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VAT reduction in India benefits Afghan dry fruit exporters

AT Monitoring Desk-KABUL: Afghan dry fruit exporters are looking for a profitable season as the state government of India’s Punjab has brought down the value-added tax (VAT) at 4.95 percent.

According to the Tribune News Service of India, the decision has been widely welcomed by the dry fruit traders of Punjab as it has brought the traders at a level playing field with their counterparts in New Delhi. Traders in Delhi were enjoying the benefit earlier.

Afghanistan is a major exporter of red raisin, hard almond, pomegranates, licorice root, carpet, saffron, precious stones, watermelons, fresh apples and grapes to India.

Before the eighties, Amritsar dry fruit market was the leading market in India. Terrorism in Punjab province and change of political situation in Afghanistan has passed the benefits to Delhi.

The Indo-Foreign Chamber of Commerce (IFCC), which took up the matter with the provincial government, has welcomed the decision.

The IFCC president, BK Bajaj, thanked the deputy chief minister Sukhbir Singh Badal and Revenue Minister Bikram Singh Majithia for bringing down the VAT.

He said that members of the IFCC had held a meeting in February 2015 with Cabinet Minister Majithia over the issue. They apprised the minister about the tax disparity between the National Capital and Punjab during the meeting. The rate of VAT in Delhi is 5 per cent while the same in Punjab is 6.05 percent. He said as a result most trade was growing in Delhi while it was static in Punjab.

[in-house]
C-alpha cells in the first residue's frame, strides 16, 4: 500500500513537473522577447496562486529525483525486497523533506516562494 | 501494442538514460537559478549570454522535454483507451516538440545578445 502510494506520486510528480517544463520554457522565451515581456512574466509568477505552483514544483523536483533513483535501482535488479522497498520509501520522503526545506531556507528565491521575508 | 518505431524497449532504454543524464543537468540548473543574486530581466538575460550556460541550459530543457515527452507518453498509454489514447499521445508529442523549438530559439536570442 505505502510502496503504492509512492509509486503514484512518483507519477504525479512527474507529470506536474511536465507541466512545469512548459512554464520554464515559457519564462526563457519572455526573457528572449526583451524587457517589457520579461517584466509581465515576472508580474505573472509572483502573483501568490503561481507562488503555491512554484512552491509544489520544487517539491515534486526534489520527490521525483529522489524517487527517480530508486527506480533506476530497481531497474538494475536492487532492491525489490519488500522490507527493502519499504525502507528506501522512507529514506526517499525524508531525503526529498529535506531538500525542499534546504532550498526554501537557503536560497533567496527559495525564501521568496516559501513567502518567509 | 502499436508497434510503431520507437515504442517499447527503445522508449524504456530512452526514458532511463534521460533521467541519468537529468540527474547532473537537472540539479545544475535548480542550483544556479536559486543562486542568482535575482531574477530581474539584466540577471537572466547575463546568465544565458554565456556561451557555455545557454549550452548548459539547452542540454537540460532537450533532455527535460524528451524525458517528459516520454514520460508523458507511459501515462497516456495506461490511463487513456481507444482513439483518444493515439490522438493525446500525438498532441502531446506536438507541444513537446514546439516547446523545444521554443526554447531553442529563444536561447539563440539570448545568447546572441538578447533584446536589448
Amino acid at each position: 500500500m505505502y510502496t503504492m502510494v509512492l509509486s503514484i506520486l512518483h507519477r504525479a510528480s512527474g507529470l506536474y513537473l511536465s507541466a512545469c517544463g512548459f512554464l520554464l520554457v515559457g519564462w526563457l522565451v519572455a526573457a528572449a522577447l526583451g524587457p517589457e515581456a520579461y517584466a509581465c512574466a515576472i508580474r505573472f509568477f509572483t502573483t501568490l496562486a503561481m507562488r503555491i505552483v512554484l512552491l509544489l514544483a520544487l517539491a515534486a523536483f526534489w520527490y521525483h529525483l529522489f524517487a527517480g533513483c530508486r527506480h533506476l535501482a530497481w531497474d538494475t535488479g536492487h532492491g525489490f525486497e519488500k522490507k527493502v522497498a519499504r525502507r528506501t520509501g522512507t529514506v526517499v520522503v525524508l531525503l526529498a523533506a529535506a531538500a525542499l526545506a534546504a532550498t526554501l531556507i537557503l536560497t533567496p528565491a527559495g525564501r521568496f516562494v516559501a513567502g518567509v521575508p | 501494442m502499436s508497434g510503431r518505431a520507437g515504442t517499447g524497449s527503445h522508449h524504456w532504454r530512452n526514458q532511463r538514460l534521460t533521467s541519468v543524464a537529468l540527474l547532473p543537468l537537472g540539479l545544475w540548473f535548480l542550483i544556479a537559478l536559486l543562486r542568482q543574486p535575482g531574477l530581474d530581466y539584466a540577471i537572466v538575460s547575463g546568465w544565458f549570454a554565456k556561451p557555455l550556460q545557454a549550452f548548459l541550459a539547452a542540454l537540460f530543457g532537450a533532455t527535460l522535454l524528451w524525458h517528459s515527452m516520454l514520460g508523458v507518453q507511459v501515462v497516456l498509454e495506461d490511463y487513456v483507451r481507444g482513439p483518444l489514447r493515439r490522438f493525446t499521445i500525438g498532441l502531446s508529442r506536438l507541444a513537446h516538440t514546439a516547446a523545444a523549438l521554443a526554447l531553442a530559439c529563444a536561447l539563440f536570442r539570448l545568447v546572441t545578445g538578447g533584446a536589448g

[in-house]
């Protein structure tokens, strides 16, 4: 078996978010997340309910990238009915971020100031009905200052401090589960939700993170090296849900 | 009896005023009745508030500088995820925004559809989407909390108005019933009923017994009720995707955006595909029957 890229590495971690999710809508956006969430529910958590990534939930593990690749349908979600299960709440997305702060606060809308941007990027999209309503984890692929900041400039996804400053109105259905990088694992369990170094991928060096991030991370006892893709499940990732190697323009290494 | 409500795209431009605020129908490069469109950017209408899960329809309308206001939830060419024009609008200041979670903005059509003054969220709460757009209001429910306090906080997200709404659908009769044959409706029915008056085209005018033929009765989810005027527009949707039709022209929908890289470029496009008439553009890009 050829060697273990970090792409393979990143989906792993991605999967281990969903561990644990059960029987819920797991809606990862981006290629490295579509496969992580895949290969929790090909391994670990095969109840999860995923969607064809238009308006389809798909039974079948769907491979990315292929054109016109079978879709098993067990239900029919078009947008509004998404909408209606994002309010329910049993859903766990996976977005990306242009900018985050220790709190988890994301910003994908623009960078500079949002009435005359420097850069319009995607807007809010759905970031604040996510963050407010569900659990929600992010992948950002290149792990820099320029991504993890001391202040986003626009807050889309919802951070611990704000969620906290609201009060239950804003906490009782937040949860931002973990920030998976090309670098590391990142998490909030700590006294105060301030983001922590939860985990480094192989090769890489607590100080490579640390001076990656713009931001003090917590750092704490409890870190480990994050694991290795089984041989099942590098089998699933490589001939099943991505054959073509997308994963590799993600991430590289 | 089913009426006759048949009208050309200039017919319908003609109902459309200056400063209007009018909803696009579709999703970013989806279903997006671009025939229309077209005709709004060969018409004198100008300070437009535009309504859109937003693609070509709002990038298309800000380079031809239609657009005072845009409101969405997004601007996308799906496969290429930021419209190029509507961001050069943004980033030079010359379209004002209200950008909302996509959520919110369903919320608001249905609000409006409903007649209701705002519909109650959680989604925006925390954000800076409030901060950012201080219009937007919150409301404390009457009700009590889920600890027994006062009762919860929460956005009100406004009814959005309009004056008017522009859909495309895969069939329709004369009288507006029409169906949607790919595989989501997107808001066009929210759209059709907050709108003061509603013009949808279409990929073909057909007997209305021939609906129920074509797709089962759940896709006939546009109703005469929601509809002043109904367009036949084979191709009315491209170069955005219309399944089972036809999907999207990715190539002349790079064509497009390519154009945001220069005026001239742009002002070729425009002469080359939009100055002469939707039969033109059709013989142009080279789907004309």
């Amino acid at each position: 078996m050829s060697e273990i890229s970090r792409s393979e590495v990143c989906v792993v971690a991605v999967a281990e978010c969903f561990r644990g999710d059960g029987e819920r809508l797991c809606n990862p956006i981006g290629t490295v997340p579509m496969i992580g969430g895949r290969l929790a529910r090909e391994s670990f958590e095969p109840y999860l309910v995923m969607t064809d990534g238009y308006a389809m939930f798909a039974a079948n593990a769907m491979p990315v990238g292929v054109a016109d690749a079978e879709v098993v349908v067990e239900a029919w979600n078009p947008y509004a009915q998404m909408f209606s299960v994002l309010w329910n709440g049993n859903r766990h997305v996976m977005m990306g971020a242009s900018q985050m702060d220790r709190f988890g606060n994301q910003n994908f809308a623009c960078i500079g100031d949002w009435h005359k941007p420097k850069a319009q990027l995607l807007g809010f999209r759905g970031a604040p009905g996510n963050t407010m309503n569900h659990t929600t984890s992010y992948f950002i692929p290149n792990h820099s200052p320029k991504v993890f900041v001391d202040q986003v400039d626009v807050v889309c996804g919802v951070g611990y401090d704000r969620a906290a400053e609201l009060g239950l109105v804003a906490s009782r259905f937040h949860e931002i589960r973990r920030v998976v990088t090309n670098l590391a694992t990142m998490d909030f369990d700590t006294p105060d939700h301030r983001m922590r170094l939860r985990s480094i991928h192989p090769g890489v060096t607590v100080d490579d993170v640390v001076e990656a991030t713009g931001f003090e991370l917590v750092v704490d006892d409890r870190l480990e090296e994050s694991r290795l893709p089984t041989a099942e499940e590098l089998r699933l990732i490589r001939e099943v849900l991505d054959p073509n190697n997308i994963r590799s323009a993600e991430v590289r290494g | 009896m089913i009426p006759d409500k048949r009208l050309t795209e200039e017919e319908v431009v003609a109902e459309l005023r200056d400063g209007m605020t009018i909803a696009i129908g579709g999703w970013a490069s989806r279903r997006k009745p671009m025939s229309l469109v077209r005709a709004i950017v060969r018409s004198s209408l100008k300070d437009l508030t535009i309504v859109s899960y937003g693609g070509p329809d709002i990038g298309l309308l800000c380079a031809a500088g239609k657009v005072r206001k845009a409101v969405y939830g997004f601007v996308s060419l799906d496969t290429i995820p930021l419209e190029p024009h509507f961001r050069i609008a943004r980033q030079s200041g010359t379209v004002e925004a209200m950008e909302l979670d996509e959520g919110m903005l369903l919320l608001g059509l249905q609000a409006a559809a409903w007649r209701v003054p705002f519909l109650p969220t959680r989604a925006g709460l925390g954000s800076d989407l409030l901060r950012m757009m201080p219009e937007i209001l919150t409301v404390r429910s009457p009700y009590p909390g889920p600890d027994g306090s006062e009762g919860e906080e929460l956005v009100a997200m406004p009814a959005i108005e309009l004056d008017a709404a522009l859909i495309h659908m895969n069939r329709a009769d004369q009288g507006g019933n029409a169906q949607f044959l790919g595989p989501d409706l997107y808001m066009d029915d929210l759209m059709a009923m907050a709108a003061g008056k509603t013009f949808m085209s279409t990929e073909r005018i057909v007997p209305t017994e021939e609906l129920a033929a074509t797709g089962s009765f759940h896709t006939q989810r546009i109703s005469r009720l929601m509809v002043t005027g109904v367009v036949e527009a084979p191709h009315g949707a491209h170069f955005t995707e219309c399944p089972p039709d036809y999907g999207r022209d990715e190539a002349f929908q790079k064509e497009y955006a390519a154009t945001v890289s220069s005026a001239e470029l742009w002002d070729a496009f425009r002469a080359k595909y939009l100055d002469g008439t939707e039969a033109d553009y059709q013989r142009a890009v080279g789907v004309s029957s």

Bajaj claimed that brining parity in tax would translate in 30 percent growth of trade in the province.

The Tribune adds: Amritsar is well connected by road to Afghanistan via Pakistan.

In order to facilitate swift exchange of cargo a state-of-the-art dry land port is already operational at the Aattari-Wagah Joint Check Post, being managed by border guards on the India and Pakistan sides. A similar trade facilitation centre is expected to come up across the border in Pakistan.

Besides, Afghanistan is a Central Asian country, which shares boundary with three of the five other countries. These three nations sharing boundary with Afghanistan are Turkmenistan, Uzbekistan and Tajikistan, besides it also has its boundary with Iran and China. The remaining two Central Asian countries are Kazakhstan and Kyrgyzstan.

Merchandise, especially dry fruit and vegetables, are already traded between Afghanistan and India via the land route.

IFCC secretary Tarlok Singh said, “Quality infrastructure like international airport and dry port must be utilised to bolster the centuries old dry fruit trade. For this reason, a trade centre is situated in Majith Mandi and surrounding by-lanes of the walled city.”